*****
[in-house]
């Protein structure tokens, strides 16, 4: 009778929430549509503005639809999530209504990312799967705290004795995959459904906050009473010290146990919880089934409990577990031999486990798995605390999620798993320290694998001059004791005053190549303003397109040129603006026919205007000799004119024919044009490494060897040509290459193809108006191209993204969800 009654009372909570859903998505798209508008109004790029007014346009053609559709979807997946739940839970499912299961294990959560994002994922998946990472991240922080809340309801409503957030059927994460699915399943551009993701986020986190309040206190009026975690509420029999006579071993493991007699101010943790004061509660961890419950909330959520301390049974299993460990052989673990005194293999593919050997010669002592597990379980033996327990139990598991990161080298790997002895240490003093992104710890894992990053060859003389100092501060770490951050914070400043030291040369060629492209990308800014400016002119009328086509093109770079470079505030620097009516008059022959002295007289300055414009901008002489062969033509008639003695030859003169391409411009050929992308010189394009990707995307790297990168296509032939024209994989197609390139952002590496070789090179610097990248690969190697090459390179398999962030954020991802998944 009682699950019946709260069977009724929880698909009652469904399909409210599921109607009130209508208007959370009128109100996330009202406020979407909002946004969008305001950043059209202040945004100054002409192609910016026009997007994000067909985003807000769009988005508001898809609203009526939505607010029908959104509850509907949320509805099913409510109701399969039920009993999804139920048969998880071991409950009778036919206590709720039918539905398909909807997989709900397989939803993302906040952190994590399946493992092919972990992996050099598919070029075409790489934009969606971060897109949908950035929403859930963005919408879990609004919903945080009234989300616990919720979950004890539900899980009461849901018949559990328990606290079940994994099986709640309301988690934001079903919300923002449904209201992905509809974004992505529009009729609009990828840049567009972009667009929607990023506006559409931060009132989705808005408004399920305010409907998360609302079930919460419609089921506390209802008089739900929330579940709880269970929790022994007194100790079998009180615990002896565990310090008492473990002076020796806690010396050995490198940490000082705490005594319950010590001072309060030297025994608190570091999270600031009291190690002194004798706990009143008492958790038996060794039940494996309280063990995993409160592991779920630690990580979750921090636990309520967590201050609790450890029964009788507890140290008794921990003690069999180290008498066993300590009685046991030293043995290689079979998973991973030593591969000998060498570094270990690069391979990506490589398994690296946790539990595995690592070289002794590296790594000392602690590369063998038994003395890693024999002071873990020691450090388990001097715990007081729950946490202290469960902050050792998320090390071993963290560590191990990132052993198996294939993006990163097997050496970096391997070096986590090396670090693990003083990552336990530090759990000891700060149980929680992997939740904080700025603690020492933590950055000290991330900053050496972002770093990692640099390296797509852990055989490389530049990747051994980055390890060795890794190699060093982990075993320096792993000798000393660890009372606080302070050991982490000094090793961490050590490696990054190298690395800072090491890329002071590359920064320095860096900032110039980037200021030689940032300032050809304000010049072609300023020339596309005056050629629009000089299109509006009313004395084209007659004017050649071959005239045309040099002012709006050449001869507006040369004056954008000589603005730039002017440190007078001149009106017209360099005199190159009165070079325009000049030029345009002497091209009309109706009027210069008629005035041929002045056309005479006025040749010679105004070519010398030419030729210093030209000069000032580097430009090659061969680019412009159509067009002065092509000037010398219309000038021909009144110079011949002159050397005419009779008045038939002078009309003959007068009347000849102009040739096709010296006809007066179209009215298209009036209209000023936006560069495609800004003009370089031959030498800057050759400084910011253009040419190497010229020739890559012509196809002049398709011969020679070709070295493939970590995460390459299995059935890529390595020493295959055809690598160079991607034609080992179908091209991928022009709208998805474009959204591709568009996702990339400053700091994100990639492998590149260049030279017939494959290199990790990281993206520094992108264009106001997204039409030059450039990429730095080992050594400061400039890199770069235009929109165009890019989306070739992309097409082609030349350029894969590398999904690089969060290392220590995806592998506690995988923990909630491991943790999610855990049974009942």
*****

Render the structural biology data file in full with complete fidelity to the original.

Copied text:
[in-house]
């Protein structure tokens, strides 16, 4: 009778929430549509503005639809999530209504990312799967705290004795995959459904906050009473010290146990919880089934409990577990031999486990798995605390999620798993320290694998001059004791005053190549303003397109040129603006026919205007000799004119024919044009490494060897040509290459193809108006191209993204969800 009654009372909570859903998505798209508008109004790029007014346009053609559709979807997946739940839970499912299961294990959560994002994922998946990472991240922080809340309801409503957030059927994460699915399943551009993701986020986190309040206190009026975690509420029999006579071993493991007699101010943790004061509660961890419950909330959520301390049974299993460990052989673990005194293999593919050997010669002592597990379980033996327990139990598991990161080298790997002895240490003093992104710890894992990053060859003389100092501060770490951050914070400043030291040369060629492209990308800014400016002119009328086509093109770079470079505030620097009516008059022959002295007289300055414009901008002489062969033509008639003695030859003169391409411009050929992308010189394009990707995307790297990168296509032939024209994989197609390139952002590496070789090179610097990248690969190697090459390179398999962030954020991802998944 009682699950019946709260069977009724929880698909009652469904399909409210599921109607009130209508208007959370009128109100996330009202406020979407909002946004969008305001950043059209202040945004100054002409192609910016026009997007994000067909985003807000769009988005508001898809609203009526939505607010029908959104509850509907949320509805099913409510109701399969039920009993999804139920048969998880071991409950009778036919206590709720039918539905398909909807997989709900397989939803993302906040952190994590399946493992092919972990992996050099598919070029075409790489934009969606971060897109949908950035929403859930963005919408879990609004919903945080009234989300616990919720979950004890539900899980009461849901018949559990328990606290079940994994099986709640309301988690934001079903919300923002449904209201992905509809974004992505529009009729609009990828840049567009972009667009929607990023506006559409931060009132989705808005408004399920305010409907998360609302079930919460419609089921506390209802008089739900929330579940709880269970929790022994007194100790079998009180615990002896565990310090008492473990002076020796806690010396050995490198940490000082705490005594319950010590001072309060030297025994608190570091999270600031009291190690002194004798706990009143008492958790038996060794039940494996309280063990995993409160592991779920630690990580979750921090636990309520967590201050609790450890029964009788507890140290008794921990003690069999180290008498066993300590009685046991030293043995290689079979998973991973030593591969000998060498570094270990690069391979990506490589398994690296946790539990595995690592070289002794590296790594000392602690590369063998038994003395890693024999002071873990020691450090388990001097715990007081729950946490202290469960902050050792998320090390071993963290560590191990990132052993198996294939993006990163097997050496970096391997070096986590090396670090693990003083990552336990530090759990000891700060149980929680992997939740904080700025603690020492933590950055000290991330900053050496972002770093990692640099390296797509852990055989490389530049990747051994980055390890060795890794190699060093982990075993320096792993000798000393660890009372606080302070050991982490000094090793961490050590490696990054190298690395800072090491890329002071590359920064320095860096900032110039980037200021030689940032300032050809304000010049072609300023020339596309005056050629629009000089299109509006009313004395084209007659004017050649071959005239045309040099002012709006050449001869507006040369004056954008000589603005730039002017440190007078001149009106017209360099005199190159009165070079325009000049030029345009002497091209009309109706009027210069008629005035041929002045056309005479006025040749010679105004070519010398030419030729210093030209000069000032580097430009090659061969680019412009159509067009002065092509000037010398219309000038021909009144110079011949002159050397005419009779008045038939002078009309003959007068009347000849102009040739096709010296006809007066179209009215298209009036209209000023936006560069495609800004003009370089031959030498800057050759400084910011253009040419190497010229020739890559012509196809002049398709011969020679070709070295493939970590995460390459299995059935890529390595020493295959055809690598160079991607034609080992179908091209991928022009709208998805474009959204591709568009996702990339400053700091994100990639492998590149260049030279017939494959290199990790990281993206520094992108264009106001997204039409030059450039990429730095080992050594400061400039890199770069235009929109165009890019989306070739992309097409082609030349350029894969590398999904690089969060290392220590995806592998506690995988923990909630491991943790999610855990049974009942």